I read Patrick McGrath’s Ghost Town: Tales of Manhattan Then and Now last year and enjoyed it so much I made a note to read more of his work. Trauma, his most recent novel, was the ideal follow-up, mainly because it felt remarkably familiar to the final story, Ground Zero, in the previous collection.
Trauma is about a Manhattan-based psychiatrist, Charlie Weir, who is still coming to terms with the break-up of his marriage seven years earlier. Even though he treats patients who have gone through traumatic events, he seems largely unable to confront his own demons.
The opening line makes it clear that Charlie has a guilt complex about his mother:
My mother’s first depressive illness occurred when I was seven years old, and I felt it was my fault. I felt I should have prevented it.
Having spent most of his childhood worried about her constant rages, depression and alcoholism, and forever trying to protect her from her suffering, he’s self-aware enough to realise that he chose his profession because of his mother.
It is the mothers who propel most of us into psychiatry, usually because we have failed them.
But the psychological effect of his love for her, and her indifference to him, has been further complicated, or worsened, by the absence of his father, Fred Weir, who deserted the family when Charlie was eight years old. A tense, resentful and problematic relationship with an older brother — Walt, a successful artist — who never cared much for his mother but was clearly her favourite child, means Charlie’s got a few family hang-ups.
All this, by the way, is merely a backdrop to Charlie’s real story, which begins with a tentative reunion with his ex-wife, Agnes, and their young daughter, after a seven-year silence. (The reason for their marriage breaking down and Charlie’s subsequent solitude is a plot spoiler, so I won’t elaborate further.) As the pair begin the long, drawn-out process of mending their relationship, Charlie acquires a new lover, Nora Chiara, and his life, finally, seems to be falling into place.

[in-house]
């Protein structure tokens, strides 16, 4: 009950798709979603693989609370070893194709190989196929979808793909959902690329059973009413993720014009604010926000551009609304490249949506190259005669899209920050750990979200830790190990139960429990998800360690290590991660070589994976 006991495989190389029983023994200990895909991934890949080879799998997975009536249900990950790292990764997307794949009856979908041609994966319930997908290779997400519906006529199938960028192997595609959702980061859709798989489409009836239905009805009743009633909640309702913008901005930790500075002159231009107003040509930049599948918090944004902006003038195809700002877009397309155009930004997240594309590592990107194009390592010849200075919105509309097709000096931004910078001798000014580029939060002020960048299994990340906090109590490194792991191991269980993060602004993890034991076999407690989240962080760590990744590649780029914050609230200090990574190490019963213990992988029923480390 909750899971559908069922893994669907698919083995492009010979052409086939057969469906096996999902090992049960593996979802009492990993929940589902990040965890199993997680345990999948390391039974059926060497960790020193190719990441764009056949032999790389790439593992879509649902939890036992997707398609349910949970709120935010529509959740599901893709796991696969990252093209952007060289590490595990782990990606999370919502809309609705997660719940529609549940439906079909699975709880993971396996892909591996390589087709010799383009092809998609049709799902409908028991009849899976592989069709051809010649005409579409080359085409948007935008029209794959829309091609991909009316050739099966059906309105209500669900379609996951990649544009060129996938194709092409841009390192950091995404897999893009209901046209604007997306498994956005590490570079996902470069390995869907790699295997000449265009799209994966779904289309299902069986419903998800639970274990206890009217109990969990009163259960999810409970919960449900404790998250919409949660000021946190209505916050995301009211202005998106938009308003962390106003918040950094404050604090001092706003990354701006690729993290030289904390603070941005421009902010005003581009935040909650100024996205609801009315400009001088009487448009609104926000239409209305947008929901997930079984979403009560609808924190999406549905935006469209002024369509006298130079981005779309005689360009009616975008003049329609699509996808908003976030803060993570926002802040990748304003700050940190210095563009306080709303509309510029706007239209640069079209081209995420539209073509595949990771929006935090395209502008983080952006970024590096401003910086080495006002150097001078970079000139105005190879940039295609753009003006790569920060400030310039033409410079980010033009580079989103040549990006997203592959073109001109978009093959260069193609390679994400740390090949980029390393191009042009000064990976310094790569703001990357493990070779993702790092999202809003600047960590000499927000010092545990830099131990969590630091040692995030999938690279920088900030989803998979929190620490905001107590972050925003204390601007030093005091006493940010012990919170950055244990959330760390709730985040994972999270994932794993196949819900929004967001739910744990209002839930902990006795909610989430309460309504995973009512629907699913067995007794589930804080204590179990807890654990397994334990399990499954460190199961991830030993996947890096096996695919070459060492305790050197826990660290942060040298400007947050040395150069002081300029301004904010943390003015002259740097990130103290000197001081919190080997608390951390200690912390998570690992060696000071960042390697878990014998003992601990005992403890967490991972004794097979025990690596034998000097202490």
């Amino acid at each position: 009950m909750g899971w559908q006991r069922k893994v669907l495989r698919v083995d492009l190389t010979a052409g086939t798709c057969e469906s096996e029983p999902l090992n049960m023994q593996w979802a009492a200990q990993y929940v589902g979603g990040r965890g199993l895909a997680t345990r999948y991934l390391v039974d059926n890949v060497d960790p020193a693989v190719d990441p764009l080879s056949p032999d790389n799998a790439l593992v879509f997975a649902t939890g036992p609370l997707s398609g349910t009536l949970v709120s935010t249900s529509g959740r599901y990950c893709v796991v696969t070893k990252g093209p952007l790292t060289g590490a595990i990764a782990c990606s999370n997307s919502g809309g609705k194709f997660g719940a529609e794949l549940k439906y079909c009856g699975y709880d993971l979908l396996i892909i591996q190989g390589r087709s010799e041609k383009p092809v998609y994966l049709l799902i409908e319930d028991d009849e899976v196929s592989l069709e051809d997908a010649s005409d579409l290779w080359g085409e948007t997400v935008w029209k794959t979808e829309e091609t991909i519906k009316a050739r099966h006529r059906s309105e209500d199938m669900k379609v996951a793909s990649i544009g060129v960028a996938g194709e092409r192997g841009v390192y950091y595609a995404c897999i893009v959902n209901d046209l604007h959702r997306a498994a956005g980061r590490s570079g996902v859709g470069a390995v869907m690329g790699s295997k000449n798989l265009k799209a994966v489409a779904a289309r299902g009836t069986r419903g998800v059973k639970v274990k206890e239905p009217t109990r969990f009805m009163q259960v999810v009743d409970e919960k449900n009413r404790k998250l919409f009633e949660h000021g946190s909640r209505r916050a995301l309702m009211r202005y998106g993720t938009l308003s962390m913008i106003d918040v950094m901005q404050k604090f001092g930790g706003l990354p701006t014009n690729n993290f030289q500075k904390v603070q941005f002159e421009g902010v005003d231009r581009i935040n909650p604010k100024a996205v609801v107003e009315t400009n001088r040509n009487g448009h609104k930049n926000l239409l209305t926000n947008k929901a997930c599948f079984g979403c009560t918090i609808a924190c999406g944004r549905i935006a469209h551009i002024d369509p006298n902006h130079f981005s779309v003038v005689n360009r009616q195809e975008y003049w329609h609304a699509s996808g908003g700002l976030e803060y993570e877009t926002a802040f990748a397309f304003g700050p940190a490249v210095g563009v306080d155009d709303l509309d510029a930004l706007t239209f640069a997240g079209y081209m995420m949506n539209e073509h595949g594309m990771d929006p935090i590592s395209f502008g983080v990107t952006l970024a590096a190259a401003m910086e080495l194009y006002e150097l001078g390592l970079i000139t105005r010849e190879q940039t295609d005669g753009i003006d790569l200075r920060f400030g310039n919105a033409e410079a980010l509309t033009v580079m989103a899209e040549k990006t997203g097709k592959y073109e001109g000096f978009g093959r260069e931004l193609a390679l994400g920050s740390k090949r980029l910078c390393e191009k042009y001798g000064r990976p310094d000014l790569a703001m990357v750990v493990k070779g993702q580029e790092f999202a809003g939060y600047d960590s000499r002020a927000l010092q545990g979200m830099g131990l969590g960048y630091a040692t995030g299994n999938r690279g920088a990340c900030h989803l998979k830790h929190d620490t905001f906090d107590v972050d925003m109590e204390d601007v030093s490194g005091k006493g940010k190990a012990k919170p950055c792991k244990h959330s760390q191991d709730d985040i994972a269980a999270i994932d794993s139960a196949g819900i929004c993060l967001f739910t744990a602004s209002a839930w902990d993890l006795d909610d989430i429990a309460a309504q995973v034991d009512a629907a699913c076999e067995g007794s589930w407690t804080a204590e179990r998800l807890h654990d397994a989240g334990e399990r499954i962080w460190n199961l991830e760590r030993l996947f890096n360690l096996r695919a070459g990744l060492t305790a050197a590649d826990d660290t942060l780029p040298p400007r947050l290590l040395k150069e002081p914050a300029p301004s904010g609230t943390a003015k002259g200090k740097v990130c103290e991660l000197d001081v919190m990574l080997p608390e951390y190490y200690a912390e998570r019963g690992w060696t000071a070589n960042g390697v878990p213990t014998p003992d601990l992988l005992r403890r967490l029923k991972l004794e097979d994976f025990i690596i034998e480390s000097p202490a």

But, there are complications. He begins sleeping with his ex-wife, who is now married to another man, and then Nora begins freaking him out by behaving in irrational and unexpected ways.
As the tale unfolds it doesn’t take long to see that the psychiatrist is becoming just as unstable as his patients.
What I liked most about this book was the fast and furious pace of the story-telling. Even though the narrative jumps all over the place, from past to present and back again, often within a matter of pages, it’s easy to follow, and allows the reader to build up a picture of a man quite clearly troubled by past experiences and unable to deal with the consequences of his actions. He’s morally dubious throughout, but at what point does the reader even trust his version of events? And who’s to say Agnes, Walter or any of his family members are any better?
There’s something dark and disturbing about the subject matter, but Patrick McGrath has an uncanny ability to really get to the heart of what makes people behave in the often strange and absurd ways that they do. This is the type of novel you race through then wish you’d lingered over the deliciously simple prose that little bit longer. I felt bereft when I came to the end of this book — read in one sitting, I might add — and I rather suspect it would make a great choice for a book group, as there’s clearly so much to discuss, including psychiatry, family relationships, marriage, sex and jealousy.